Friends and Nested Classes

Friend classes

Earlier this semeseter we discussed how and why to make a function a friend of your class. It's also possible to declare another class to be a friend of your class. Doing so is just a short-hand way of saying "All member functions of my friend class are my friend".

A good reason for friends

Recall from earlier this semester that a class may grant special access to its private data members by declaring a function (or another class) as its friend.

We mentioned the use of friend functions earlier this semester, but then didn't use them much in the projects. The reason is that we usually had a better alternative. But sometimes there's a good reason for a class or function to be a friend of a class.

Often, multiple classes are necessary to implement a single abstraction. For example, a List might be implemented as a linked list using a List class and a Node class. Since these two classes work very closely together (we say they are "tightly coupled"), it would make sense for some kind of friendship to exist between them.

Here are a List and Node class that might implement a List. The user of a List should have no knowledge that the List is in fact a linked list, so the user should have no access to the Node class. The List class, on the other hand, has intimate knowledge of the Node class. Both of these relationships are accomplished by making all data and methods of the Node class private and making the List a friend of the Node.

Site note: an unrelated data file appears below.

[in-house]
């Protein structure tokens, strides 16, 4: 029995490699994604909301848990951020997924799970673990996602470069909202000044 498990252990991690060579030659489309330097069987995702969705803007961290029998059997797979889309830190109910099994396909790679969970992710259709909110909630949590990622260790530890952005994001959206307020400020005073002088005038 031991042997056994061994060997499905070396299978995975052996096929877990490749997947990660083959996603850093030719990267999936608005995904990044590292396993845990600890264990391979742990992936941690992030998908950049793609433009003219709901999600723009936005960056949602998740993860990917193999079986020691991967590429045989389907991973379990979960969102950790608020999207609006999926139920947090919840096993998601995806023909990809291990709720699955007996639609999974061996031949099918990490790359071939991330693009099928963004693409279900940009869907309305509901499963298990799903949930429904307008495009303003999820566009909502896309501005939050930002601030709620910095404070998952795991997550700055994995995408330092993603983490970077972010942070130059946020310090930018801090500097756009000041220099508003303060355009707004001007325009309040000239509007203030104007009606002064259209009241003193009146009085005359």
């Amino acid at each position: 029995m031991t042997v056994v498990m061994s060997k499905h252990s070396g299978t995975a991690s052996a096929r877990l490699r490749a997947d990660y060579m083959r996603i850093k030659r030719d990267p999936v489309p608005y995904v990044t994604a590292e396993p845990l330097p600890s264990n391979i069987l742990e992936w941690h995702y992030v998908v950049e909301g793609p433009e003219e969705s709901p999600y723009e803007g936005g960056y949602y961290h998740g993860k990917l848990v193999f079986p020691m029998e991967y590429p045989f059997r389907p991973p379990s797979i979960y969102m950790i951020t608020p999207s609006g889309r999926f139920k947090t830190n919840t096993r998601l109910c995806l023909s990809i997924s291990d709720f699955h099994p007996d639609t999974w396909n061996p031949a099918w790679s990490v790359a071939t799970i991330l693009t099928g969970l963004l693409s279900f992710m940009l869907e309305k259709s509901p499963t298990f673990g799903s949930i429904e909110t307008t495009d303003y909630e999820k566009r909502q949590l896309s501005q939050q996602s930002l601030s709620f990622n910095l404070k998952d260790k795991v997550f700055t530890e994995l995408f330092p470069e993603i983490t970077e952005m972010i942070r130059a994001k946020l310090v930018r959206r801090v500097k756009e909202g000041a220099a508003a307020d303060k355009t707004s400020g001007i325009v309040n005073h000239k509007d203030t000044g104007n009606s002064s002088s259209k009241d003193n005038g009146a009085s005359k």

template < class T > class List<T>; // a "forward declaration" template< class T > class Node { private: Node( ); Node* m_next; int m_data; friend class List<T>; }; template< class T > class List { public: List( ); // other public stuff private: Node<T> *m_header; }; As is the case here, when classes are in a friendly situation, there is "circular" relationship -- both classes reference the other. This situation is handled by means of the "forward declaration".

Nested Classes

In some situations, one class is so tightly coupled to another that one class is hidden. One class is defined inside another class and is called a "nested" or "embedded" class. We could have chosen this approach for the List and Node above. template< class T > class List { public: List( ); // other public stuff private: template< class U > class Node { private: Node( ); Node< U >* m_next; int m_data; }; Node< T > *m_header; }; A nested class (Node) can be private which means it cannot be used outside of the outer class (List). A nested class (Node) could also be public which means it can be used outside of the outer class (List), however its name must be specified as List<T>::Node<T>.

Last Modified: Monday, 28-Aug-2006 10:16:07 EDT